The clapperboard, an iconic image of golden age Hollywood, still can be useful in today's digital video filmmaking
The clapperboard originally had two main functions for the film production. The first thing it did was provide vital information about the scene at its very beginning. The clapperboard would have the scene name, the take number, and any other vital information on it that would help identify this particular video clip from all the others. The second function it had was to give an audio synchronization point for the editor. If the audio and the video were not matched up perfectly you could clap together the two-hinged pieces of the board, and then the editor could line up the clap sound with the actual motion. This was done at the very beginning of the scene so that it could be easily lined up before being cut apart in the classic linear editing process.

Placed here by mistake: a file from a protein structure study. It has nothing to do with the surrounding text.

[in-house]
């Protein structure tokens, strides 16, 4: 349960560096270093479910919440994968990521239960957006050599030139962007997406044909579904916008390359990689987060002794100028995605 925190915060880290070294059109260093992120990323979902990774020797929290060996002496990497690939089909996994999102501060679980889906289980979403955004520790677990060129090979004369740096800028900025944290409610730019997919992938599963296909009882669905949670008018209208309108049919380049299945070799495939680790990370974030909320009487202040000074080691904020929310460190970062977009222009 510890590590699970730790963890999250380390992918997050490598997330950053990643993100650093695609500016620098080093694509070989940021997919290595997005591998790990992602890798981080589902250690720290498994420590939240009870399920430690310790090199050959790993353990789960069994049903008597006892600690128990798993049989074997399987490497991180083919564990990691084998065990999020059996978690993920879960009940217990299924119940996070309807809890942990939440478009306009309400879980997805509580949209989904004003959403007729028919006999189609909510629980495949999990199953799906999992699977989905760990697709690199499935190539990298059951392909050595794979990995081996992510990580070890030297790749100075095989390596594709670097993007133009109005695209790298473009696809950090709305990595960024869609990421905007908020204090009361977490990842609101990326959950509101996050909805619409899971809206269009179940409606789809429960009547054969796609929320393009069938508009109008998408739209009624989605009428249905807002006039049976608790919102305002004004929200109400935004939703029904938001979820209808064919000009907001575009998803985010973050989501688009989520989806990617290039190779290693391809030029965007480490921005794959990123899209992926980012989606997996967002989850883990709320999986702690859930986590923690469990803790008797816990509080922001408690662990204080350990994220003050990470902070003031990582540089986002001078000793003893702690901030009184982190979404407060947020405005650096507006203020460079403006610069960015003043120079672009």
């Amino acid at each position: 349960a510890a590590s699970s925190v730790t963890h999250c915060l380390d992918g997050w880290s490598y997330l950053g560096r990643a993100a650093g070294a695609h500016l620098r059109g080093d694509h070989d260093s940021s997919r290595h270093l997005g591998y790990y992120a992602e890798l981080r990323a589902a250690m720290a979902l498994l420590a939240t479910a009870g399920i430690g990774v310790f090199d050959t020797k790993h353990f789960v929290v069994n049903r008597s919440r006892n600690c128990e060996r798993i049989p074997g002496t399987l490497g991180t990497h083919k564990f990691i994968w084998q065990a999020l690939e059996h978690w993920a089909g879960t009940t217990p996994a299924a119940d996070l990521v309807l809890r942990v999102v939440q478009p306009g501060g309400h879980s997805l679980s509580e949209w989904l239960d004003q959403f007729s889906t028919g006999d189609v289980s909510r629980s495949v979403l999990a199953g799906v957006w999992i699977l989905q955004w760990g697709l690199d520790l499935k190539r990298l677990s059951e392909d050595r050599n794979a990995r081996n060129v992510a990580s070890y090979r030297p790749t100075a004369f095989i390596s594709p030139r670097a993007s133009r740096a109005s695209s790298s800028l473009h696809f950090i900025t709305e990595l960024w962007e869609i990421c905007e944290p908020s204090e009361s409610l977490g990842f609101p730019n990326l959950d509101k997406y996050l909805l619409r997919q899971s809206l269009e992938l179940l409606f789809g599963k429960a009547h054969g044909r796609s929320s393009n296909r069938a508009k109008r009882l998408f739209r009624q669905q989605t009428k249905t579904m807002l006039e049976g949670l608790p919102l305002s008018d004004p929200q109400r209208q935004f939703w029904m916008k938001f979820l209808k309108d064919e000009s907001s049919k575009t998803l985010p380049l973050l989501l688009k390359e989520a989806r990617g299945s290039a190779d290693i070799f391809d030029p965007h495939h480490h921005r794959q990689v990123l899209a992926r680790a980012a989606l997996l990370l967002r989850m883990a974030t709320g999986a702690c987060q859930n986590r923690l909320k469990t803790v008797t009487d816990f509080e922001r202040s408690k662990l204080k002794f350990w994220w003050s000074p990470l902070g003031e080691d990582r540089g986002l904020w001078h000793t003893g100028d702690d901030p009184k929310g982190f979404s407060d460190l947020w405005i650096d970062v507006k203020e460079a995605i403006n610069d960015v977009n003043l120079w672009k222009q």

When using a clapperboard there is standard information that should be on it. It should always include the scene name and number, the precise take number, the director’s name, the day number, and the location. The rest of the information is up to you, and many director’s include other crew on there as well as production notes for the scene. This would come in handy if you were doing several sets of takes each for a different approach to the same scene.